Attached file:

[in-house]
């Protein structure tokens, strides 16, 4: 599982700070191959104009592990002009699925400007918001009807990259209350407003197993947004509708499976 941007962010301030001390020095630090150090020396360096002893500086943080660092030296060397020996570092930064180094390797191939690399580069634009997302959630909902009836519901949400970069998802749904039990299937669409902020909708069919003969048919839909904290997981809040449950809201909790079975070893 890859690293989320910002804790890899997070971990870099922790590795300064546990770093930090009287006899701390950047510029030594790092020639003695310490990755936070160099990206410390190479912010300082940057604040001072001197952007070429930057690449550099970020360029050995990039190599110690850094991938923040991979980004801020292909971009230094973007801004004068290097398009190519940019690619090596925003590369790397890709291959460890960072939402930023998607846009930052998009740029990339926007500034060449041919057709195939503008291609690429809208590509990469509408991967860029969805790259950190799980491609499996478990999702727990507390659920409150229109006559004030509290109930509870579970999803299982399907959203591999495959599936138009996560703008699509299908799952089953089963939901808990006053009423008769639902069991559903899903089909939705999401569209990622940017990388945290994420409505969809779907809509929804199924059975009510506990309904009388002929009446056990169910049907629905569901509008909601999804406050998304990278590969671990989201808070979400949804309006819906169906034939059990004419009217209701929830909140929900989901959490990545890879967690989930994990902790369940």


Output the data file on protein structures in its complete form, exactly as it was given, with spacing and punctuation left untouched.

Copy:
[in-house]
């Protein structure tokens, strides 16, 4: 599982700070191959104009592990002009699925400007918001009807990259209350407003197993947004509708499976 941007962010301030001390020095630090150090020396360096002893500086943080660092030296060397020996570092930064180094390797191939690399580069634009997302959630909902009836519901949400970069998802749904039990299937669409902020909708069919003969048919839909904290997981809040449950809201909790079975070893 890859690293989320910002804790890899997070971990870099922790590795300064546990770093930090009287006899701390950047510029030594790092020639003695310490990755936070160099990206410390190479912010300082940057604040001072001197952007070429930057690449550099970020360029050995990039190599110690850094991938923040991979980004801020292909971009230094973007801004004068290097398009190519940019690619090596925003590369790397890709291959460890960072939402930023998607846009930052998009740029990339926007500034060449041919057709195939503008291609690429809208590509990469509408991967860029969805790259950190799980491609499996478990999702727990507390659920409150229109006559004030509290109930509870579970999803299982399907959203591999495959599936138009996560703008699509299908799952089953089963939901808990006053009423008769639902069991559903899903089909939705999401569209990622940017990388945290994420409505969809779907809509929804199924059975009510506990309904009388002929009446056990169910049907629905569901509008909601999804406050998304990278590969671990989201808070979400949804309006819906169906034939059990004419009217209701929830909140929900989901959490990545890879967690989930994990902790369940």